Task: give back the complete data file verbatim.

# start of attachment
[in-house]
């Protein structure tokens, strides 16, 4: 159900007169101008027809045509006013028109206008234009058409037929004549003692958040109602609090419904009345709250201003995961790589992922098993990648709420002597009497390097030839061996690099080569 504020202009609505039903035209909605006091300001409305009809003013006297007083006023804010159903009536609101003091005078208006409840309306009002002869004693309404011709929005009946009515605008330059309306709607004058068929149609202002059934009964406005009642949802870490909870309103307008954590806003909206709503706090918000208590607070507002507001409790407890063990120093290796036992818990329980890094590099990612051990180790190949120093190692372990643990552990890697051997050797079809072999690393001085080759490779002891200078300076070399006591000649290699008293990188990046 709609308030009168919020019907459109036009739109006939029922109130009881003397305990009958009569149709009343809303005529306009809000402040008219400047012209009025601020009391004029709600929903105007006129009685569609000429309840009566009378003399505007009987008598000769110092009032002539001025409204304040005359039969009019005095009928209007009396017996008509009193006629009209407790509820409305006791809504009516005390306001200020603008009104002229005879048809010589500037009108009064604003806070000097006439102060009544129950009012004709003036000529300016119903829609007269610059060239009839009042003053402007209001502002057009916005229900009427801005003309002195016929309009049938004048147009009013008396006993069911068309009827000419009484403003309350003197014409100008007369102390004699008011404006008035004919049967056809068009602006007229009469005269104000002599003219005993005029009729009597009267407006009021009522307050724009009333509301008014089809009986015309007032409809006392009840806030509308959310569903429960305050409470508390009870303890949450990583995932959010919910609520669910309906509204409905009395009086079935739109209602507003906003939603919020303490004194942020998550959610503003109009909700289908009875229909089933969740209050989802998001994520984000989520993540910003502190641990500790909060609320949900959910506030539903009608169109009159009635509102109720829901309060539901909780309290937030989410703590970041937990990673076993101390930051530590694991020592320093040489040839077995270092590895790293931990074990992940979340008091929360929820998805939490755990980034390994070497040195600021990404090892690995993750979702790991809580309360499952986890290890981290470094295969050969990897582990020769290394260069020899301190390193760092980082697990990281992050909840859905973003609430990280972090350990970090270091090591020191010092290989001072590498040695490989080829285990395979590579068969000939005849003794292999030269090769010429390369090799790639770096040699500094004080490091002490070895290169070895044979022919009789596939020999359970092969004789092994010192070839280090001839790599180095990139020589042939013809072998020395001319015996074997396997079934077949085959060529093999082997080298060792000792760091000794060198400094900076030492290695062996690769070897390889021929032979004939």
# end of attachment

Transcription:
[in-house]
């Protein structure tokens, strides 16, 4: 159900007169101008027809045509006013028109206008234009058409037929004549003692958040109602609090419904009345709250201003995961790589992922098993990648709420002597009497390097030839061996690099080569 504020202009609505039903035209909605006091300001409305009809003013006297007083006023804010159903009536609101003091005078208006409840309306009002002869004693309404011709929005009946009515605008330059309306709607004058068929149609202002059934009964406005009642949802870490909870309103307008954590806003909206709503706090918000208590607070507002507001409790407890063990120093290796036992818990329980890094590099990612051990180790190949120093190692372990643990552990890697051997050797079809072999690393001085080759490779002891200078300076070399006591000649290699008293990188990046 709609308030009168919020019907459109036009739109006939029922109130009881003397305990009958009569149709009343809303005529306009809000402040008219400047012209009025601020009391004029709600929903105007006129009685569609000429309840009566009378003399505007009987008598000769110092009032002539001025409204304040005359039969009019005095009928209007009396017996008509009193006629009209407790509820409305006791809504009516005390306001200020603008009104002229005879048809010589500037009108009064604003806070000097006439102060009544129950009012004709003036000529300016119903829609007269610059060239009839009042003053402007209001502002057009916005229900009427801005003309002195016929309009049938004048147009009013008396006993069911068309009827000419009484403003309350003197014409100008007369102390004699008011404006008035004919049967056809068009602006007229009469005269104000002599003219005993005029009729009597009267407006009021009522307050724009009333509301008014089809009986015309007032409809006392009840806030509308959310569903429960305050409470508390009870303890949450990583995932959010919910609520669910309906509204409905009395009086079935739109209602507003906003939603919020303490004194942020998550959610503003109009909700289908009875229909089933969740209050989802998001994520984000989520993540910003502190641990500790909060609320949900959910506030539903009608169109009159009635509102109720829901309060539901909780309290937030989410703590970041937990990673076993101390930051530590694991020592320093040489040839077995270092590895790293931990074990992940979340008091929360929820998805939490755990980034390994070497040195600021990404090892690995993750979702790991809580309360499952986890290890981290470094295969050969990897582990020769290394260069020899301190390193760092980082697990990281992050909840859905973003609430990280972090350990970090270091090591020191010092290989001072590498040695490989080829285990395979590579068969000939005849003794292999030269090769010429390369090799790639770096040699500094004080490091002490070895290169070895044979022919009789596939020999359970092969004789092994010192070839280090001839790599180095990139020589042939013809072998020395001319015996074997396997079934077949085959060529093999082997080298060792000792760091000794060198400094900076030492290695062996690769070897390889021929032979004939």